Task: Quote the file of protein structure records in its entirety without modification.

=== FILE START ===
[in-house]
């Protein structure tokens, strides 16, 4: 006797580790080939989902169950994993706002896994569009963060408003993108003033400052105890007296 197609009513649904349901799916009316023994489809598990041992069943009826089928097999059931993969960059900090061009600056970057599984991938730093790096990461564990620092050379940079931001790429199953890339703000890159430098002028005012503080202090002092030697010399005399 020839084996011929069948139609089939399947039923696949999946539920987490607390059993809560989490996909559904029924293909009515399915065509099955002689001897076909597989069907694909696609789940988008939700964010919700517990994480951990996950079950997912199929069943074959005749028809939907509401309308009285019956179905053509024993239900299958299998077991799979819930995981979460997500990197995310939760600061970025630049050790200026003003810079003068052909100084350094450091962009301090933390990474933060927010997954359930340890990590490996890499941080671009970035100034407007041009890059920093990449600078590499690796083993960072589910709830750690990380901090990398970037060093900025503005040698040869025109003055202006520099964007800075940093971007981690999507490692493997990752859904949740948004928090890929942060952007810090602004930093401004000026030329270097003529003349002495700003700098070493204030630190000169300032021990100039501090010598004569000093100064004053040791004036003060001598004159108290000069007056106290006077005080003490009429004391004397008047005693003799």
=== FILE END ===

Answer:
[in-house]
């Protein structure tokens, strides 16, 4: 006797580790080939989902169950994993706002896994569009963060408003993108003033400052105890007296 197609009513649904349901799916009316023994489809598990041992069943009826089928097999059931993969960059900090061009600056970057599984991938730093790096990461564990620092050379940079931001790429199953890339703000890159430098002028005012503080202090002092030697010399005399 020839084996011929069948139609089939399947039923696949999946539920987490607390059993809560989490996909559904029924293909009515399915065509099955002689001897076909597989069907694909696609789940988008939700964010919700517990994480951990996950079950997912199929069943074959005749028809939907509401309308009285019956179905053509024993239900299958299998077991799979819930995981979460997500990197995310939760600061970025630049050790200026003003810079003068052909100084350094450091962009301090933390990474933060927010997954359930340890990590490996890499941080671009970035100034407007041009890059920093990449600078590499690796083993960072589910709830750690990380901090990398970037060093900025503005040698040869025109003055202006520099964007800075940093971007981690999507490692493997990752859904949740948004928090890929942060952007810090602004930093401004000026030329270097003529003349002495700003700098070493204030630190000169300032021990100039501090010598004569000093100064004053040791004036003060001598004159108290000069007056106290006077005080003490009429004391004397008047005693003799």